Prevent accidents on the jobs and ultimately protect yourself.

When working in industries that involve operating heavy machinery, like the construction industry, it is no hidden secret that accidents on the jobs may happen. It could be something as simple as a loose shoes string that someone trips over and ends up critically hurting themselves or someone else. Perhaps one of your guys didn’t want to wear their protective eye wear and now they are going home with the loss of eyesight in one eye… Even though we cannot always protect every aspect of a crew of any size from harm, there are simple ways to prevent and ultimately protect yourself, your crew, and your work cite from harm and even fatal injuries.

4 Tips on How to Keep Your Crew, Your Job Site, and You Protected

  1. One way to easily take preventative measures on the job is by having morning meetings with your crew or anyone entering the job site that day. Do not be hesitant to brief clients on safety and enforce safety measures. Discuss with them the importance of items such as protective eyewear, gloves, vests, knee pads, steel toed boots, etc. Today just might be the day someone forgets to wear the right kind of shoes and they could end up going home with missing toes…
  1. Beyond discussing the safety of the items on your crew members, you should always note the importance of a clean environment. A cleaner environment will allow workers to avoid falling, tripping, burning, cutting themselves or someone near them. Having the right tools and materials for cleanup at the beginning, middle, and end of the day is just as crucial as wearing the proper attire for any job.
  1. Besides keeping up to date on safety wear, and cleanup supplies, it is vital to ensure all tools are working properly, not damaged, or that the damaged item is not just “patched over” in some way. For example, if your worker has a sticker on his hard hat, he might not even realize a crack has started to form underneath. In serious cases, this hard hat is not suitable for possibly saving his life if something were to come crashing down on him. Perhaps a blade on a saw has not been checked and now is not sitting snug in its proper position, it could veer off even just a slight bit and easily slice someone up pretty badly. Always practice mindfulness when it comes to working with heavy machinery. Always check and make sure everything is in working order, if it is not and it cannot be fixed, it is time to throw it out and get a new one. Do not take that risk of keep faulty equipment and machinery around!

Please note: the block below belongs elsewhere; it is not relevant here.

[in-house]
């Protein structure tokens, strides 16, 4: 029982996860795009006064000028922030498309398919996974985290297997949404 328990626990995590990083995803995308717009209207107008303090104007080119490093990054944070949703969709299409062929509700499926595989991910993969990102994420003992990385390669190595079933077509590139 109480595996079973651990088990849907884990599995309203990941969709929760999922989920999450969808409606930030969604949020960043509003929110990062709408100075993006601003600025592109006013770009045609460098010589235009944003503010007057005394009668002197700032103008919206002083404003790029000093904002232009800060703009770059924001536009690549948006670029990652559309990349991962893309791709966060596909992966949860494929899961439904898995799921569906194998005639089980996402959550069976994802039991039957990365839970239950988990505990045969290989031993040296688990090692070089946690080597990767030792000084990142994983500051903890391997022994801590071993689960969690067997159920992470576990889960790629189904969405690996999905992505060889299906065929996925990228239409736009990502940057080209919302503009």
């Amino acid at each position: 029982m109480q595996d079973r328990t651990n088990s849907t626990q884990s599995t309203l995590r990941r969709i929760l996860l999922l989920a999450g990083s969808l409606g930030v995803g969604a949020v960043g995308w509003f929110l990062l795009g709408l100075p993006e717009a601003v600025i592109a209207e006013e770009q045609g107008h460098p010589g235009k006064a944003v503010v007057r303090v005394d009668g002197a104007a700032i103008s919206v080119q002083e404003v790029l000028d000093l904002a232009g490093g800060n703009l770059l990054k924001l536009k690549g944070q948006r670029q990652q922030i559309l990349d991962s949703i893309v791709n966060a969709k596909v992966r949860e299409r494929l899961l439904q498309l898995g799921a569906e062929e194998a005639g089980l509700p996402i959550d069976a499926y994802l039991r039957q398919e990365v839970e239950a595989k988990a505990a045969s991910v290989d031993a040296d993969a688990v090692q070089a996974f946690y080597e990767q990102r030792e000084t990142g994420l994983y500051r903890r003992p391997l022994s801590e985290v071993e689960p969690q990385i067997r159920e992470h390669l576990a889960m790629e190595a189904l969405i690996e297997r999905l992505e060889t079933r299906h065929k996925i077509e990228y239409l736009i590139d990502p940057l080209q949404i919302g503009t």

1. Something that might not seem relative to everyone but is in reality is extremely urgent, is to asses if someone on your job site is emotionally fit to be working. If your crew member is emotionally distressed in anyway, don’t ignore it! It is certainly not uncommon for a crew member to be blinded by anger, stress, or overtly upset by other issues not relating to the job and therefore might not be able to think clearly. This could spiral into greater issues such as property damage to your or your client, and in the worst case it could cause injury and/or fatalities. Do not feel afraid to speak with someone about emotional issues, let them have time to cool off or send them home for the day if needed. Maybe they just need to vent and are able to get back to work. Whatever the case may be, keep your eyes open for any possible hazards whether physical, mechanical, or emotional!

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